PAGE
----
Creating multiple light types with Blueprints inheritance

In my last post I was talking about the difference between using Lumen or traditional lighting and why I'm interested in the traditional option.

In addition, I created a config scene Blueprint to control the "PostProcessVolume" and switch between Lumen and traditional lighting using Unreal Engine editor and in game.

Now I will go deeper in my lights Blueprints to take some important notes about inheritance and component instances because there are some confusing concepts that I want to clarify.


In software development this is a very important concept in Object Oriented Programming and Unreal Engine can apply it in Blueprints which it's very useful.

Imagine that you want to make ground vehicles of different types, for example a motorbike, a car and a bus, and you want to make their logic and properties. You could make the code for each vehicle type, but your program will become a hell because you are triplicating the necessary work to make them (and the necessary work to make improvements and changes later on these logics...)

Here is where you need inheritance. With inheritance you can specify a base object, for example a "ground vehicle", and derive from it all variations that you will need: the motorbike, the car and the bus.

In this base object "ground vehicle" we can specify some basic logics and variables, for example each ground vehicle can carry people, have a motor, can move around, has lights, etc. But each vehicle type can have some special variables and logics that wouldn't apply on the other vehicle types: for example, to ride a motorbike you must wear a helmet, a car and a bus has doors, the bus has a tickets validator machine, etc.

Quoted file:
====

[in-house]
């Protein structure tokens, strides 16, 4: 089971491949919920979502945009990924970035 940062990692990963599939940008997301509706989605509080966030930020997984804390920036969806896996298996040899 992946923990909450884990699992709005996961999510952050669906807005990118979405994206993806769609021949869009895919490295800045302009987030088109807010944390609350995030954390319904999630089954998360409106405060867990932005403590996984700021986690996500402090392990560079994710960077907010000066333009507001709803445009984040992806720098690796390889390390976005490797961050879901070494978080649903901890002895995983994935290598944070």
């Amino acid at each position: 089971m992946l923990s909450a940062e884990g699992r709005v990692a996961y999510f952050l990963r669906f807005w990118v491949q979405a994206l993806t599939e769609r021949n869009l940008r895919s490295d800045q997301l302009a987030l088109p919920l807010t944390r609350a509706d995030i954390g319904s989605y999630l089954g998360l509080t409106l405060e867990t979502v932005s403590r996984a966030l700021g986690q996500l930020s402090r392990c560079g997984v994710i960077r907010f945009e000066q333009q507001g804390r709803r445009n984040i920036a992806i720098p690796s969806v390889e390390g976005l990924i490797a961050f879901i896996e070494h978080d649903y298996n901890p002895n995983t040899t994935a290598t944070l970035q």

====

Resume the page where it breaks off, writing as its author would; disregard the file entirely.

Then we have something like this:

Base object:

  • Ground vehicle -> can carry people, has a motor and lights that can turn on or off, can move around, etc.

Derived child objects:

  • Motorbike -> must wear a helmet, can have a wheel lock, etc.
  • Car -> has doors, has windows, etc.
  • Bus -> has doors, has windows, has a tickets validator machine, etc.

How it works in Unreal Engine? Let's see an example with my lights system.


I want a Blueprint to control a lamp in the scenery, but later I will need different kinds of lights. For now, I have three: a round lamp and a long lamp. The green lamp is the same than round one but changing its color, we will see it later.

Inheritance in Blueprints

The logic is the same for each one: I need to be able to switch the light and configure it to use Lumen or not.

Then I must be able to change the chassis of the lamp and its color and intensity to customize its light. In a future I will add options to make them blink and throw sparks.

As you can see in this diagram, I will have a Blueprint with the base lamp and two derived ones:

Inheritance in Blueprints

In "BP_Base_Lamp" will be almost all logic and properties and then in "BP_Protoype_LongLamp" and "BP_Prototype_PointLamp" there only will be some config logics and the mesh.

Every lamp will have:

  • One "LightComponent" that will be the main light that has the lamp.
  • One or more "LightComponents" that will be the ambient lights that projects every lamp light for the traditional lighting mode (Lumen will not need them).
  • A "Mesh" that will be the light bulb with a special material that glows in the color of the main light.

To achieve this, it will also have these public properties:

  • LightColor: a "LinearColor" variable that will have the color of the light.
  • LightOnIntensity: a "Float" variable with the intensity that will have the light.